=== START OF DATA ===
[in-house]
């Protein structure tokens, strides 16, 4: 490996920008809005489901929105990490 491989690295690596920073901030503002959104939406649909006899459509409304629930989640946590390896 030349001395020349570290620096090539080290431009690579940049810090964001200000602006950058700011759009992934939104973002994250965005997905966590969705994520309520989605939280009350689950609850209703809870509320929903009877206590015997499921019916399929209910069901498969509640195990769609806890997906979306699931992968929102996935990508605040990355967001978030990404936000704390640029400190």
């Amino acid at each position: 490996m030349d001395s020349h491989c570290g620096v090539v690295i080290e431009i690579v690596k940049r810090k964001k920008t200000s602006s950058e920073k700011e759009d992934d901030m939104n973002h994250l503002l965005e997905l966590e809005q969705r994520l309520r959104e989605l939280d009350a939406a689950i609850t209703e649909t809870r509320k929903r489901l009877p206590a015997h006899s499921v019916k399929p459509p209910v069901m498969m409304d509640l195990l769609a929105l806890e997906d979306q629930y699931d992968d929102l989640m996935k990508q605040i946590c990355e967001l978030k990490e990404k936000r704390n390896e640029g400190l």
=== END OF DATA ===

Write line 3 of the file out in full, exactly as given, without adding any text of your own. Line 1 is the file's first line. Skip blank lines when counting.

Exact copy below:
């Amino acid at each position: 490996m030349d001395s020349h491989c570290g620096v090539v690295i080290e431009i690579v690596k940049r810090k964001k920008t200000s602006s950058e920073k700011e759009d992934d901030m939104n973002h994250l503002l965005e997905l966590e809005q969705r994520l309520r959104e989605l939280d009350a939406a689950i609850t209703e649909t809870r509320k929903r489901l009877p206590a015997h006899s499921v019916k399929p459509p209910v069901m498969m409304d509640l195990l769609a929105l806890e997906d979306q629930y699931d992968d929102l989640m996935k990508q605040i946590c990355e967001l978030k990490e990404k936000r704390n390896e640029g400190l």